True or False? …

True or false? Practical resources are only useful in EYFS or KS1. There is no need to use them with older children…

EYFS counting teddies 
True or false?
Counting teddies in Nursery class

If you have been in my world for any length of time, you may already be aware that I most definitely disagree!

Get ready to throw out the notion that practical resources are only useful in the early stages of education! Let’s shake things up and discover how manipulatives can bring a whole new level of excitement to teaching mathematics to children of all ages.

Gone are the days when you thought manipulatives, such as unit blocks, Cuisenaire Rods, Base Ten (Diene’s Blocks), counters, and pattern blocks, were just for the Early Years Foundation Stage (EYFS) or Key Stage 1 (KS1). These hands-on and interactive tools can ignite a spark of mathematical thinking in children and make abstract concepts come to life.

Cuisenaire Rods manipulatives

Think about it, using manipulatives to represent units of measurement with blocks, Cuisenaire Rods, or Base Ten (Diene’s Blocks) can give children a tangible understanding of volume and area. And with double-sided counters, children can visualise the relationships between numbers and quantities while they learn addition and subtraction.

So, ditch the dry textbooks and worksheets and make maths fun again with practical resources!

Unleash the full potential of maths learning with manipulatives! These hands-on tools are not here to replace traditional teaching methods but to elevate the educational experience to new heights. Children can hone their problem-solving skills, spatial awareness, and mathematical reasoning with manipulatives.

Think of it as a journey…

  • Start by introducing children to real objects, otherwise known as “concrete manipulatives.” These tangible resources allow kids to grasp mathematical concepts by touching and manipulating them.
  • As their understanding grows, they can transition to pictorial representations, such as pictures of objects they previously used.
  • Finally, they reach the abstract stage, where they can perform mathematical operations without physical or pictorial aids.

By taking this journey, children can build a solid foundation in mathematics that will serve them well in the future. So, let’s embrace manipulatives and watch as our children’s mathematical skills soar!

Why settle for a dull and boring maths class when you can ignite a spark of excitement with manipulatives? No, they’re not a substitute for traditional teaching methods but a complementary tool that can boost learning and understanding. Children can touch and manipulate mathematical concepts using practical resources, like unit blocks and pattern blocks, giving them a hands-on way to explore and discover.

Research has shown that moving too quickly from the concrete and pictorial stages to the abstract stage can lead to difficulties in understanding and a loss of confidence in solving mathematical problems.

That’s why taking a gradual and measured approach is crucial when transitioning kids to the next stage, allowing them to internalise mathematical concepts before moving forward.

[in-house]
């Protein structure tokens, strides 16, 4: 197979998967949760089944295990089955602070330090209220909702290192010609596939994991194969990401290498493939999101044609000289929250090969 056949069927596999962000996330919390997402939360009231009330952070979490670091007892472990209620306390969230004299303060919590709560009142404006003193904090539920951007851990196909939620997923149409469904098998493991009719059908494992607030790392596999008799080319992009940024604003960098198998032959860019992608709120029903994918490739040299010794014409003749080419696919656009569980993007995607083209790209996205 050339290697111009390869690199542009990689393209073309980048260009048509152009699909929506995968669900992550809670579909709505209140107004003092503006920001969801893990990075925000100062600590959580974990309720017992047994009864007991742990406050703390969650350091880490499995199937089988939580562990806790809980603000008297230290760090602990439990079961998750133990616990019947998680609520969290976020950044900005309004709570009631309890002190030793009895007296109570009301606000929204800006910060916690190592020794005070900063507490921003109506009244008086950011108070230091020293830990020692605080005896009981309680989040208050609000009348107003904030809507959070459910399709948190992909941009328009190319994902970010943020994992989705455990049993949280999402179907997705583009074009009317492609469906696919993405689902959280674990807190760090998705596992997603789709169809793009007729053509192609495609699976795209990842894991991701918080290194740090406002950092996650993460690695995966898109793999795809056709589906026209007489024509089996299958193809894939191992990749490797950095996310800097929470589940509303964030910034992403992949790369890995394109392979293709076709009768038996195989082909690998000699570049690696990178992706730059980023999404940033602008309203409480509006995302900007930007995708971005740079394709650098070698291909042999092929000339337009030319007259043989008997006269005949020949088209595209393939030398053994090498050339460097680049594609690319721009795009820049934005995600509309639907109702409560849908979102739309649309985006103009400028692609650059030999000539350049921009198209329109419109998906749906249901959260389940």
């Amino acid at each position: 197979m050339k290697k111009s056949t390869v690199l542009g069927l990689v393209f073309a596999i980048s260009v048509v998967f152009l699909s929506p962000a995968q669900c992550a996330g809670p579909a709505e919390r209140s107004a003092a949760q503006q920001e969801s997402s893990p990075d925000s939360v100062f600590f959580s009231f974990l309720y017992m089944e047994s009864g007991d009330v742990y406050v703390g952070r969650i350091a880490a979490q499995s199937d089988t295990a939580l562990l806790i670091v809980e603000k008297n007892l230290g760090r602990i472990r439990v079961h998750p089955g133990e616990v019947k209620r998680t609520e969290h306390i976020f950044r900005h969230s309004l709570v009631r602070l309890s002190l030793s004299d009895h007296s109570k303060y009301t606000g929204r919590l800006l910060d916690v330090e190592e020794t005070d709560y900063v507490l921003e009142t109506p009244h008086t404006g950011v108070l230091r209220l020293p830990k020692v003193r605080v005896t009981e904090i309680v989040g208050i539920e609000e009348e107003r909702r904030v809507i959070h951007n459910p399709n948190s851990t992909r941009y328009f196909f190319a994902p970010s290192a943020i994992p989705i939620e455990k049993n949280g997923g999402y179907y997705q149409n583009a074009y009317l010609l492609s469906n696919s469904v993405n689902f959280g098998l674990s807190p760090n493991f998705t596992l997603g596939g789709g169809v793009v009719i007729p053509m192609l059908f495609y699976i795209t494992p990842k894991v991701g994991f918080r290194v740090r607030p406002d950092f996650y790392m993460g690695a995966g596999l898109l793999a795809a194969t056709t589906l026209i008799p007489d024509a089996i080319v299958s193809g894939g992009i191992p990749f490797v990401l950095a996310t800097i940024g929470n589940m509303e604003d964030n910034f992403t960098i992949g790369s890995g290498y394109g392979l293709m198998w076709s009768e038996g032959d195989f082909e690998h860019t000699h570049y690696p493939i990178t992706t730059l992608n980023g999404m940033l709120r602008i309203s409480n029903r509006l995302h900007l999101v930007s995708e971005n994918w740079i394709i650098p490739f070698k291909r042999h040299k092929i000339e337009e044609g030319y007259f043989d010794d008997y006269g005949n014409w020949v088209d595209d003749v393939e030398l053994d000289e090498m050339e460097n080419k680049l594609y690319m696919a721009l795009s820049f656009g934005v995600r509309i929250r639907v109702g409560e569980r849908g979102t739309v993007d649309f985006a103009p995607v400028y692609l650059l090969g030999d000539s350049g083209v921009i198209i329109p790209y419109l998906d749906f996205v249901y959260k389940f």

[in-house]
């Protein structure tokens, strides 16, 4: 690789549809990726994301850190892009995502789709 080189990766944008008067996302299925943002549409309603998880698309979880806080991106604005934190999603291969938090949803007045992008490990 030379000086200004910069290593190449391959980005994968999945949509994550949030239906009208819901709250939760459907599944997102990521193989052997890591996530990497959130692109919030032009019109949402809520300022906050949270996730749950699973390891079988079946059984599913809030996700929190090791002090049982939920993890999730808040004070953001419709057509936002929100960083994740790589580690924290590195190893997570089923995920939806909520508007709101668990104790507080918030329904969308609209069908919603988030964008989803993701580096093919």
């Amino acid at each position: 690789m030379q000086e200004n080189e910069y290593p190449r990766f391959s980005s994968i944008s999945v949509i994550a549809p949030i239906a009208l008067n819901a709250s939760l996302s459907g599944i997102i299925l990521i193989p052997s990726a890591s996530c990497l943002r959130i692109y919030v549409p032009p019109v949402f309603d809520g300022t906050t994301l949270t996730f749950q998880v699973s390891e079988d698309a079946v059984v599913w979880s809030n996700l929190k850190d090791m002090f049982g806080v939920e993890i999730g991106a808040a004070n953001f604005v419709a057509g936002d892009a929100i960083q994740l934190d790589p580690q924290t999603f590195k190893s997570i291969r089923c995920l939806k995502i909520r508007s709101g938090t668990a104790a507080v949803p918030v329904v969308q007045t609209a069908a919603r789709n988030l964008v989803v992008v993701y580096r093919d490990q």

The higher up in primary and secondary schools that concrete and pictorials are used, the happier and higher-attaining the pupils become.

Manipulatives also provide a way for children to grasp mathematical ideas that they may struggle to understand through verbal or written explanations. In fact, the latest research shows that the higher up in primary and secondary schools that concrete and pictorials are used, the happier and higher-attaining the pupils become. Many schools now base their lessons on schemes that focus on understanding and mastery, using manipulatives all the way up to GCSE level. Singapore Maths and White Rose Maths do just this. Use Algebra Tiles and Algebra Discs to unlock algebra for older children.

Algebra Tiles
Algebra Tiles

Even if the child hasn’t been taught this way at school, incorporating manipulatives into lessons can still make a difference. They can be adapted to suit individual learning styles and create a more inclusive learning environment. Teachers can adjust the use of manipulatives to accommodate each child’s needs, making math class a fun and engaging experience.

Take a look at this article that was published by the Cambridge University project ‘nrich’ Manipulatives in the Primary Classroom Jenni Back wrote it many years ago, but it is still just as relevant.  

Introduction to using manipulatives to teach maths course

One of my self-paced online courses, Introduction to using manipulatives to teach Maths will help you get to grips with using some of the better-known resources.

  • The basic methods of utilising manipulatives, whether you teach face-to-face or online
  • A whistle-stop tour of the most frequently used manipulatives and where to find them
  • Pros and cons of using various manipulatives
  • How to blend your delivery methods between face-to-face, on a camera, in an app, or pasted and tailored to your needs in BitPaper.
  • A variety of manipulatives to teach at 3 different levels of mathematical concepts.
    • Basic numbers sense, middle or higher level.
  • So regardless of what age range you teach, there are suitable manipulatives to help bring maths to life and enable all children to learn.

The course combines pre-recorded videos, information, and tasks to help you understand how to implement the ideas. 

In summary, the use of manipulatives in teaching mathematics can be a valuable tool for kids of all ages, enhancing their problem-solving skills, mathematical reasoning, and spatial awareness.

So, why not shake things up and make your maths teaching a little more interesting? Upskill yourself today!

#manipulatives #CPA #pictorial #abstract #concrete #whiterosemaths #EYFS #KS1 #KS2 #GCSE

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